Saving the euro: self-fulfilling crisis and the ‘Draghi put’

Marcus Miller, Lei Zhang, 26 June 2014

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In surveying eight centuries of financial folly, Reinhart and Rogoff (2009) observed that:

Topics: International finance, Monetary policy
Tags: ECB, European sovereign debt crisis, eurozone, financial crises, Outright Monetary Transactions, self-fulfilling crises, sovereign debt, sovereign debt crisis

An early-warning indicator for debt sustainability

Casper van Ewijk, Jasper Lukkezen, Hugo Rojas-Romagosa, 28 November 2013

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Insight into the sustainability of public finances is critical to European policymakers and financial markets alike. It informs decisions concerning the need for reform and the determination of the appropriate risk premium on government debt. Furthermore, unsustainable public finances may cause significant spillovers, highlighting the need for international fiscal surveillance.

Topics: EU institutions, Global crisis
Tags: eurozone, sovereign debt crisis

Revisiting sovereign bankruptcy

Lee C. Buchheit , Beatrice Weder di Mauro, Anna Gelpern, Mitu Gulati, Ugo Panizza, Jeromin Zettelmeyer, 12 November 2013

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Sovereign-debt crises occur regularly and often violently. The recent debt crisis in Greece almost led to the collapse of the euro. Yet, there is no legally and politically recognised procedure for restructuring the debt of bankrupt sovereigns.

Topics: EU institutions, Global economy
Tags: eurozone, IMF, sovereign debt crisis

The first sovereign debt crisis in the EU

Jon Danielsson, Hermann Oskarsson, 11 September 2012

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Today is not the first time Europe has suffered a sovereign-debt crisis. Twenty years ago another crisis happened, passing without notice except amongst those affected, i.e. the Faroe Islands. The islands accumulated too much sovereign debt, eventually getting hit by a crisis much larger in magnitude than even the worst in the ongoing European crisis.

Topics: International finance, Politics and economics
Tags: eurozone, Faroes, sovereign debt crisis

Is Italy going to make it?

Nicola Borri, Gianfranco di Vaio, Giuseppe Ragusa, 4 February 2012

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Topics: EU policies, Macroeconomic policy
Tags: Eurozone crisis, Italy, sovereign debt crisis

The Future of Banking – solving the current crisis while addressing long-term challenges

Thorsten Beck, 25 October 2011

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Three years after the Lehman Brothers failure sent shockwaves through financial markets, banks are yet again in the centre of the storm.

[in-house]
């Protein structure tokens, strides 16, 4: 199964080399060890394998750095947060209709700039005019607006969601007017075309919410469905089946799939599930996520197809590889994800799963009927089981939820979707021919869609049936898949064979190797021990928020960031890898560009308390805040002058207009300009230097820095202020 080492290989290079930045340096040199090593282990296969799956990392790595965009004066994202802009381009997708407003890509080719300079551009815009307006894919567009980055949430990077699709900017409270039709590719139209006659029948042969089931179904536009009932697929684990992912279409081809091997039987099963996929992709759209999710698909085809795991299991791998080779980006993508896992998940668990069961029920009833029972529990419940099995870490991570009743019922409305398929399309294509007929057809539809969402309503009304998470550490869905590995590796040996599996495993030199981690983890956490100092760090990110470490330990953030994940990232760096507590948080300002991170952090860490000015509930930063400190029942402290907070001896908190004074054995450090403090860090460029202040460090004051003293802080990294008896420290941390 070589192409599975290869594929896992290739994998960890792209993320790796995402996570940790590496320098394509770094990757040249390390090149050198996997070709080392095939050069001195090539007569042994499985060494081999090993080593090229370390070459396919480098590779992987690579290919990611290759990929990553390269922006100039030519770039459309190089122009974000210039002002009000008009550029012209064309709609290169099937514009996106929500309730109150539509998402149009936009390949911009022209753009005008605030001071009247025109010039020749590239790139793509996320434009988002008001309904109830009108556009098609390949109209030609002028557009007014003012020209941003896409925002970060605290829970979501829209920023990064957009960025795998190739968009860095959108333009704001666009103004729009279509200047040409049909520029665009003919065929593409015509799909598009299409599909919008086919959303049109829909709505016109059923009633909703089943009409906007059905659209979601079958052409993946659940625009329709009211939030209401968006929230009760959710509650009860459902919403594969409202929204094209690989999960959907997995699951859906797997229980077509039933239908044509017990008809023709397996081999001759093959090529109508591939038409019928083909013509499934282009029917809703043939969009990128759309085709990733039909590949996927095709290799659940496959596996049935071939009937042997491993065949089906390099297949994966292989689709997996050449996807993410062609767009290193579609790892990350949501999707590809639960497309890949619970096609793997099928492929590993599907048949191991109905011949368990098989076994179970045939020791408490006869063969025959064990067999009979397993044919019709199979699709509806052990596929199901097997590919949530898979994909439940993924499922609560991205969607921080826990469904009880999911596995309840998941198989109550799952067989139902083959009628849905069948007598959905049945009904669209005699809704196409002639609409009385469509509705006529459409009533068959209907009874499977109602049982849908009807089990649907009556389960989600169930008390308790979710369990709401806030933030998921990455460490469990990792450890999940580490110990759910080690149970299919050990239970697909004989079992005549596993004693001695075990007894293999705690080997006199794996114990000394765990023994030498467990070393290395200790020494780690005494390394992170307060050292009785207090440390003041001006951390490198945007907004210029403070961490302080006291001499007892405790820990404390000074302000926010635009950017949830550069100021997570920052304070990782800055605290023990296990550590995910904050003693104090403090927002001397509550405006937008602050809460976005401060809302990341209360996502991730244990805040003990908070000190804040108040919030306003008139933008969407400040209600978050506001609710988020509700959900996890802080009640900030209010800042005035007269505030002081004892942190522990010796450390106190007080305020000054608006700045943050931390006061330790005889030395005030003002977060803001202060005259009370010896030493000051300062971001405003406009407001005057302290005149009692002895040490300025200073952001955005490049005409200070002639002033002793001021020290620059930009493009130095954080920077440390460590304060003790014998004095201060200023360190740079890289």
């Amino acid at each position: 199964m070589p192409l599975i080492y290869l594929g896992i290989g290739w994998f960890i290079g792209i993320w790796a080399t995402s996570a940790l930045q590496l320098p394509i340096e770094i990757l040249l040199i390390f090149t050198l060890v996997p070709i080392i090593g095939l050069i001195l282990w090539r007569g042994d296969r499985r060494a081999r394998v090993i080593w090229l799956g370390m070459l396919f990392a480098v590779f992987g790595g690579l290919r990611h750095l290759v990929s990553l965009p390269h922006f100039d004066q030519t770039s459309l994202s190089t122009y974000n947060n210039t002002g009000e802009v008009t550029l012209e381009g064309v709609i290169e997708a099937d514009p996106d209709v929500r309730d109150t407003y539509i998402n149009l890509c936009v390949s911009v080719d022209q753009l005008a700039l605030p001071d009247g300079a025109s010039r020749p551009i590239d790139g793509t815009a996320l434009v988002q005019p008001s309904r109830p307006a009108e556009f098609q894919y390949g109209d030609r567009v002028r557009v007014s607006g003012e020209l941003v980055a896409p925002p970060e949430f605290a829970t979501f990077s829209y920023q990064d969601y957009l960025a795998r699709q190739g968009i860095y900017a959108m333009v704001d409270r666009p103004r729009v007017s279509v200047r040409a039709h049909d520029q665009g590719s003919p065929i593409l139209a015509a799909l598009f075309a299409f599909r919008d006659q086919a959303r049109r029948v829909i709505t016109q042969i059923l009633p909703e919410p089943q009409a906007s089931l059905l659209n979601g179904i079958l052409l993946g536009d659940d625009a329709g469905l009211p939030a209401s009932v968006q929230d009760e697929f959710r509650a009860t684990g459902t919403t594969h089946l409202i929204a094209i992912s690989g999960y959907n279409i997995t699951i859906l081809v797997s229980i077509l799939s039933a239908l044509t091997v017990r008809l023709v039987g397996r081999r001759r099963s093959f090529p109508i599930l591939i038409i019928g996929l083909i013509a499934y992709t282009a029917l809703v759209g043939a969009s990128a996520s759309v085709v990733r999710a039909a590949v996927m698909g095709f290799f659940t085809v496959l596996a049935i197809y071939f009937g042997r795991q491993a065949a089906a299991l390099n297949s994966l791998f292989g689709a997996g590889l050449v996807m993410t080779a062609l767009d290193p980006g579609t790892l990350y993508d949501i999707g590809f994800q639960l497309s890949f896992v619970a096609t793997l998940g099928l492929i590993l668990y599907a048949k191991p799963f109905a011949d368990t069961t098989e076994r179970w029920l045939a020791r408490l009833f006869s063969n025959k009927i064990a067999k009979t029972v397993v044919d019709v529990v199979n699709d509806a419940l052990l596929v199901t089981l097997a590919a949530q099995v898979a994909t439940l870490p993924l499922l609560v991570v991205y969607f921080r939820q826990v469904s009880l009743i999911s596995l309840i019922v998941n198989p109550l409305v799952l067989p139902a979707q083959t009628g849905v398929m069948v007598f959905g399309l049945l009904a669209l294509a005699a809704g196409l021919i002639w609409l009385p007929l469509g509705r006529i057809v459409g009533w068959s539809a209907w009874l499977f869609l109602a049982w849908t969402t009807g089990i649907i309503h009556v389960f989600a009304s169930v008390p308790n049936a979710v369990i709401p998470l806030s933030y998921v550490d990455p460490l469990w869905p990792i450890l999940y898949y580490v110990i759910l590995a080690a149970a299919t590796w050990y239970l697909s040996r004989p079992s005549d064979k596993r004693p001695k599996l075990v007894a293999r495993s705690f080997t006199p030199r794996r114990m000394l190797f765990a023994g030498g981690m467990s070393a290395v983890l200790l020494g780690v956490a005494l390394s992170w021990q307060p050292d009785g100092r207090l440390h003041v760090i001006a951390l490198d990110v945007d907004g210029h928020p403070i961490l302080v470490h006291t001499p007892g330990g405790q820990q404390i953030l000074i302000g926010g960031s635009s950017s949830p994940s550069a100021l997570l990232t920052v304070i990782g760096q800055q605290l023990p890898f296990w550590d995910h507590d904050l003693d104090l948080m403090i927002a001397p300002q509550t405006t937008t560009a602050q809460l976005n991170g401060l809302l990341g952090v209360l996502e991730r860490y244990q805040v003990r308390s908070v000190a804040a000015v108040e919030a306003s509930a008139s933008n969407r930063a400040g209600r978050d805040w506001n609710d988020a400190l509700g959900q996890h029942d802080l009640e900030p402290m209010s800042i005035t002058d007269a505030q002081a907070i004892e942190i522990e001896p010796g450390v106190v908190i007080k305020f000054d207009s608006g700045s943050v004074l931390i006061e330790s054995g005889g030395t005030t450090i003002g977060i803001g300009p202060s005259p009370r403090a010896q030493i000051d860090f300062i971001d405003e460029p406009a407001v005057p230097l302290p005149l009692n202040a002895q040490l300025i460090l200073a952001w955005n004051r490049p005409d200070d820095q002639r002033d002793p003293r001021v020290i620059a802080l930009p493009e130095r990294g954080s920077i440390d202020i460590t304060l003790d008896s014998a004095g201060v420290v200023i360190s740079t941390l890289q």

Topics: EU institutions, EU policies, Europe's nations and regions, Financial markets, Macroeconomic policy, Politics and economics, Taxation
Tags: banking, capital requirements, euro bonds, Eurozone crisis, financial risks, financial transaction tax, prudential regulation, ring-fencing, sovereign debt crisis

A deadline for solving a deadly Eurozone sovereign debt crisis

Guillermo de la Dehesa, 20 October 2011

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Next Sunday the European Council meeting should, once for all, dispel all of investors’ concerns about the Eurozone crisis. If the Council is not able to achieve this, it will cross the final red line of patience, making it very unlikely to ever regain the confidence of investors.

Topics: EU policies
Tags: Eurozone crisis, sovereign debt crisis

Welcome to phase 2 of the Eurozone (EZ) crisis

Richard Baldwin, 5 September 2011

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IMF Chief Christine Lagarde made phase 2 official: "Developments this summer have indicated we are in a dangerous new phase" (Lagarde 2011).

Topics: EU policies, Europe's nations and regions
Tags: Bank default, Eurozone crisis, sovereign debt crisis

How does sovereign risk affect bank funding conditions? What can policymakers do?

Fabio Panetta, Michael Davies, 26 July 2011

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The financial crisis and the subsequent recession have caused a sharp deterioration in public finances across advanced countries, raising concerns about sovereign credit risk.

Topics: Global economy, International finance
Tags: Eurozone crisis, Fiscal crisis, sovereign debt crisis

A debt swap to save Greece and the euro

Avinash Persaud, 18 May 2010

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There is a simple way to resolve the Greek problem that will strengthen the euro, not undermine it, will lead international tax payers to recover the $145 billion they have pledged, not lose it, and will not require ambitious institution building in Europe at a time when the electorate is euro-fatigued. The solution requires three critical ingredients.

Topics: Financial markets
Tags: Eurozone crisis, greek crisis, sovereign debt crisis, voluntary debt swaps

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